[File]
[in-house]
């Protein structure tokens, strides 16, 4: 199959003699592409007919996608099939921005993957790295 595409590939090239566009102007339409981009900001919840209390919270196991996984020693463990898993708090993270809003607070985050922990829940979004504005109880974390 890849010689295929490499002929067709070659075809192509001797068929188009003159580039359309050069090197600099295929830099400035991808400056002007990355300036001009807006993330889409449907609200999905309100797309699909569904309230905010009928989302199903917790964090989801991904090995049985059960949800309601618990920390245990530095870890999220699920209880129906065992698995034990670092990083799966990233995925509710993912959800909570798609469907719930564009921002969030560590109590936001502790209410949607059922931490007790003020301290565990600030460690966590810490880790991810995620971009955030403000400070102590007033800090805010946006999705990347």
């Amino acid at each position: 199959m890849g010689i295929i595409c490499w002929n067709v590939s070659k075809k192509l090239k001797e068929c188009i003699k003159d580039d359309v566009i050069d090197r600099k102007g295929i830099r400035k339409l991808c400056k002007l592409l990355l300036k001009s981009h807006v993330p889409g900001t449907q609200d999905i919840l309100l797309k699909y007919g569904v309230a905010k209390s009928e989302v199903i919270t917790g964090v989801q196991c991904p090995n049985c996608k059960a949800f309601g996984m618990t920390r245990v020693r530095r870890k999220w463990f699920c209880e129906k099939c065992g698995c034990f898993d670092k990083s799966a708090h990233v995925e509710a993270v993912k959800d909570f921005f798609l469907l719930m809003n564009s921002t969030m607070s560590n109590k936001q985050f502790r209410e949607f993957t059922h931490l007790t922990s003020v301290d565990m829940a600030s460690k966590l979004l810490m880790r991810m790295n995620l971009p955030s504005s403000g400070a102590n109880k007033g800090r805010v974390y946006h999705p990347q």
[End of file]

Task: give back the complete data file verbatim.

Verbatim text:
[in-house]
């Protein structure tokens, strides 16, 4: 199959003699592409007919996608099939921005993957790295 595409590939090239566009102007339409981009900001919840209390919270196991996984020693463990898993708090993270809003607070985050922990829940979004504005109880974390 890849010689295929490499002929067709070659075809192509001797068929188009003159580039359309050069090197600099295929830099400035991808400056002007990355300036001009807006993330889409449907609200999905309100797309699909569904309230905010009928989302199903917790964090989801991904090995049985059960949800309601618990920390245990530095870890999220699920209880129906065992698995034990670092990083799966990233995925509710993912959800909570798609469907719930564009921002969030560590109590936001502790209410949607059922931490007790003020301290565990600030460690966590810490880790991810995620971009955030403000400070102590007033800090805010946006999705990347």
């Amino acid at each position: 199959m890849g010689i295929i595409c490499w002929n067709v590939s070659k075809k192509l090239k001797e068929c188009i003699k003159d580039d359309v566009i050069d090197r600099k102007g295929i830099r400035k339409l991808c400056k002007l592409l990355l300036k001009s981009h807006v993330p889409g900001t449907q609200d999905i919840l309100l797309k699909y007919g569904v309230a905010k209390s009928e989302v199903i919270t917790g964090v989801q196991c991904p090995n049985c996608k059960a949800f309601g996984m618990t920390r245990v020693r530095r870890k999220w463990f699920c209880e129906k099939c065992g698995c034990f898993d670092k990083s799966a708090h990233v995925e509710a993270v993912k959800d909570f921005f798609l469907l719930m809003n564009s921002t969030m607070s560590n109590k936001q985050f502790r209410e949607f993957t059922h931490l007790t922990s003020v301290d565990m829940a600030s460690k966590l979004l810490m880790r991810m790295n995620l971009p955030s504005s403000g400070a102590n109880k007033g800090r805010v974390y946006h999705p990347q």